Each child is different and each family has its own set of circumstances, relationships and perspectives. Only you can judge what level of information your child can understand, and when, but we advise that you do not try to ‘fact check’ them out of their identity.
When your child is going through a distressing time, conversations might not always go as well as you’d like. Here are our tips on talking to teens:
- If you find conversations at home don’t go well, try talking when you are out, such as on a car journey or out for a walk. Sometimes a neutral environment can help, as can talking side by side rather than face to face.
- Ask your child if they rather write down what they want to say. Perhaps a shared notebook, or an email exchange might help take the emotion out of a conversation, as questions and responses can be thought about in advance
- Don’t bombard them with an overwhelming amount of your own opinions; this can make them feel like you haven’t listened, despite how tempting it might be to give them all the reasons you transitioning may not be the solution. They will not take kindly, or process any information that contradicts how they feel. Patience is required, as there may well come a time when your child will be more receptive to what you have to say.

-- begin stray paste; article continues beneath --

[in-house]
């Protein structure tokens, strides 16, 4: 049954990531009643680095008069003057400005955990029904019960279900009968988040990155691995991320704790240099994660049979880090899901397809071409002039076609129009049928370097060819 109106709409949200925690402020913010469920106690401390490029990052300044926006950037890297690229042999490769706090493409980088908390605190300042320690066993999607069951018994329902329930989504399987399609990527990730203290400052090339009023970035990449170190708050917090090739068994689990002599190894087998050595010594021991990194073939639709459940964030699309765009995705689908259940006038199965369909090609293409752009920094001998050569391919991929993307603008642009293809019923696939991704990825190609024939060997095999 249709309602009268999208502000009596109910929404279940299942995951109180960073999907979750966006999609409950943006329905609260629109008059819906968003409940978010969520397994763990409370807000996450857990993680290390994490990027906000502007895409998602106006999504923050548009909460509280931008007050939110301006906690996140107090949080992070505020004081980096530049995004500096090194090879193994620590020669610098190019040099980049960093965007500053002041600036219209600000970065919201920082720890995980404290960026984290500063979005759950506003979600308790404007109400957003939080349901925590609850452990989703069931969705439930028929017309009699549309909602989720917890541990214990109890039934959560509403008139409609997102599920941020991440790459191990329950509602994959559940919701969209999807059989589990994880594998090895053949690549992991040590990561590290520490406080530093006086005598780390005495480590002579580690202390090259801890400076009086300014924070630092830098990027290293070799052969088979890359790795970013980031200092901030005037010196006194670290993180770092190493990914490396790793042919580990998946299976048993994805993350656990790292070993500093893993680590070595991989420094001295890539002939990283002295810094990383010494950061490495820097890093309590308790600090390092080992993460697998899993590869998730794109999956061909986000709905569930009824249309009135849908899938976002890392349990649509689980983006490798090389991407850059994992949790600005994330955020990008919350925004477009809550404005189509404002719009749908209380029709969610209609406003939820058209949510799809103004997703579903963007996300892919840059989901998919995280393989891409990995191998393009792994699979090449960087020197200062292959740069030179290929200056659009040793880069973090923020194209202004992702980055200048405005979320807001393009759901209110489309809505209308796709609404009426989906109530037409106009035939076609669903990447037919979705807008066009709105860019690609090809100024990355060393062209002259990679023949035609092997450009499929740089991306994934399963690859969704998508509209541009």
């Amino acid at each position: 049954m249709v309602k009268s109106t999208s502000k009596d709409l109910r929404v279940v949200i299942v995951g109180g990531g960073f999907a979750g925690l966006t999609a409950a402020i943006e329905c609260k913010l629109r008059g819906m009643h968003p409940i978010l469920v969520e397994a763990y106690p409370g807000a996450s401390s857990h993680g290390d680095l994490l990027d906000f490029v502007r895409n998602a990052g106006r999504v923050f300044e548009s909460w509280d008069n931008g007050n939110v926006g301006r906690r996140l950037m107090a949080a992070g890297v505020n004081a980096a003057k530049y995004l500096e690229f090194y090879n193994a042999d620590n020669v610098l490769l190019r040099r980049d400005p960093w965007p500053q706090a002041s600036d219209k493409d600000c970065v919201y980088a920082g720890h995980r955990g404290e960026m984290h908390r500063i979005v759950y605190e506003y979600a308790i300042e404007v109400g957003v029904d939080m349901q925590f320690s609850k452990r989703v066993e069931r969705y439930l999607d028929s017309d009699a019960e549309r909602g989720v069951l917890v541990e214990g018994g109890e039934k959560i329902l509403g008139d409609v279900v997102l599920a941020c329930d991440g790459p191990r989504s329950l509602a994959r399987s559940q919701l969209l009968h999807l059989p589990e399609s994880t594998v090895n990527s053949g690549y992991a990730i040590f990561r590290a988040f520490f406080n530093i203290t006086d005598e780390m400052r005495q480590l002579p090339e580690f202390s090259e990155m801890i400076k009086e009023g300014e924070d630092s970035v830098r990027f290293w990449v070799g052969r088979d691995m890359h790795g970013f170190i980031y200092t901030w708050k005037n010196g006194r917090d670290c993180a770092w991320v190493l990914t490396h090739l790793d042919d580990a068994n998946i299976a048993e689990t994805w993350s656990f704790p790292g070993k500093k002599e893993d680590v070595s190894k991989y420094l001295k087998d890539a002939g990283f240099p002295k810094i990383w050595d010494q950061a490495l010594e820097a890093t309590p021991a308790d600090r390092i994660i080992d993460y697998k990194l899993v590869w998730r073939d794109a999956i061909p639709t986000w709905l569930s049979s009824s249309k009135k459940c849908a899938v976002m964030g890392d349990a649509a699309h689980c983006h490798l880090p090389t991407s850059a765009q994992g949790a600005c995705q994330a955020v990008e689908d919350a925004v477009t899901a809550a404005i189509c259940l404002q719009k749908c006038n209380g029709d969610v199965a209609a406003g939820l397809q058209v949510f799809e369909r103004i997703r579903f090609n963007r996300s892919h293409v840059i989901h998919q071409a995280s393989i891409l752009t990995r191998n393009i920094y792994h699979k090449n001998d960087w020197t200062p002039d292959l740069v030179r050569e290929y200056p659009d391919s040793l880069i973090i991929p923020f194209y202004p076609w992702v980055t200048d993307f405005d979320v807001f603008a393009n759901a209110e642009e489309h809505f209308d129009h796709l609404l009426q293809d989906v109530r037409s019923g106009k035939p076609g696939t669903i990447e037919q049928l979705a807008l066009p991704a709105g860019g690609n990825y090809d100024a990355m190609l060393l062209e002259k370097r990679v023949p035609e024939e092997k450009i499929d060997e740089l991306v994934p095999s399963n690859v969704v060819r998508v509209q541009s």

- Ask lots of questions, and allow them to fully describe their experience to you. Expressing your desire to understand where they are coming from and to learn more can open up a conversation. Comment, but don’t judge. Sentences that start with ‘why…’ rather than ‘I…’ will be more likely to get the conversation going.
- If your child makes requests that you are not comfortable with, defer decisions to a later time. Phrases such as ‘I’m not sure/I don’t know enough about that, can I go away and read up, and give you my answer another time?’ can be a good way for you to be able to step back from a potential confrontation. But remember, do go back and give them your answer – keep to your word to maintain trust.
- Sometimes agreeing to an information exchange can be helpful. Ask your child if they would be prepared to watch a video/read an article/listen to a podcast that explains your position, in exchange for watching a source of information they feel expresses their perspective. Sometimes information from trans people, such as Blaire White or Buck Angel can help them to see that not everyone agrees with every idea, even within the trans community.
- Make sure ‘trans’ is not the only topic you talk to them about. Once your child comes out to you as trans, it often becomes the only topic of conversation. If they can talk to you freely about other things, they are more likely to open up to you about their developing identity.
- Acknowledge the difficulty they have in expressing this to you. These are some of the deepest, most profound ideas your child has about themselves, and although they may change over time, let your child know that you are pleased they have been able to tell you.